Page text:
This is it. Here I am, blogging for realz. Two months ago I spent a week in the psych unit. I know *how* to quiet the mind, but even after years of meditation practice, it feels like I won’t ever stop mine from replaying and repeating the days leading up to that week. My focus is truly on the moment now, and each moment brings me to the next. I don’t know where I’ll be in my next moment, but I’m going to give it my full attention. What else can I do?
Yesterday I was taxied by motor boat to my home for five days, a serene yoga ashram tucked away on a gorgeous and quiet beach in the Bahamas. Day two ends more tired than the previous, with three 90-minute intense yoga sessions that divide the long day starting at 5:30 a.m. for meditation and satsang (prayer), programs, gourmet vegan meals, and time in the crystal clear, perfect ocean on the private beach.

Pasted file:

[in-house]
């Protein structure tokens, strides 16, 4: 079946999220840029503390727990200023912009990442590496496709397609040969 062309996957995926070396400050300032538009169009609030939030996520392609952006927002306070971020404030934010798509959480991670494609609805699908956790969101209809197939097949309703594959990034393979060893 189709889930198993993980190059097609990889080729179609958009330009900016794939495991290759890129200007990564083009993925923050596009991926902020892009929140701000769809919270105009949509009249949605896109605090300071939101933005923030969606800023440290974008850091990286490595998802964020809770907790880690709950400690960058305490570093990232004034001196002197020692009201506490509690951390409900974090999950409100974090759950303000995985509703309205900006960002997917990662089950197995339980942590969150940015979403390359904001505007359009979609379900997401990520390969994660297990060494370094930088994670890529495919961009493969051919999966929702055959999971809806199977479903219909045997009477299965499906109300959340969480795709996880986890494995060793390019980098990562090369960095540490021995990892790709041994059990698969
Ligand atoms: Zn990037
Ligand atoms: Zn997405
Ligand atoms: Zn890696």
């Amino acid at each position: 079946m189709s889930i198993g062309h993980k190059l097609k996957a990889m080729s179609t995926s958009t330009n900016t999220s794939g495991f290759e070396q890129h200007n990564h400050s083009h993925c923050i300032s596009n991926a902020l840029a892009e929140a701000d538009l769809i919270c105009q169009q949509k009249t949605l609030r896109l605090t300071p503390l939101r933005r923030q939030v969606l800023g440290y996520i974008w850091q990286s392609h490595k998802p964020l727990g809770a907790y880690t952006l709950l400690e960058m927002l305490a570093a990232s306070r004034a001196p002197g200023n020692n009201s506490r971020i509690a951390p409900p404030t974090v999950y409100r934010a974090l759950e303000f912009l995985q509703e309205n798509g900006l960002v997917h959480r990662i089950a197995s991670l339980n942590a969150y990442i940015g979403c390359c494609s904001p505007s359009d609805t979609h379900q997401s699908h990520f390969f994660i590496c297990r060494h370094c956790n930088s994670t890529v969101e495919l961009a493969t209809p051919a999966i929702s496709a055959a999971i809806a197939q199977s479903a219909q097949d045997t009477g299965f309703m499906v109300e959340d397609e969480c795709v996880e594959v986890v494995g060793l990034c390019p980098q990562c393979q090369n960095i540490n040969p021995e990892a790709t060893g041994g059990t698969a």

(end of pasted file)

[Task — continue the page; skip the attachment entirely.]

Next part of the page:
Too many incredibly profound things have been discovered to write about tonight, so I will share this – from the “Bouncing Back” program I attended, presented by a clinical psychologist who has researched neuroscience to treat patients enduring trauma, in an effort to shift and help build resilience. As part of our survival response, our brains will always remember negative moments over positive ones. This is why many people repeat patterns and often are stuck in a cycle of unhappiness. However, our brains have the capacity to become re-trained; to replace an automatic or negative memory with a new one. And apparently, I’m combining all the best methods to do just that – starting with simply moving your body in a mindful way. I have a lot to be grateful for.
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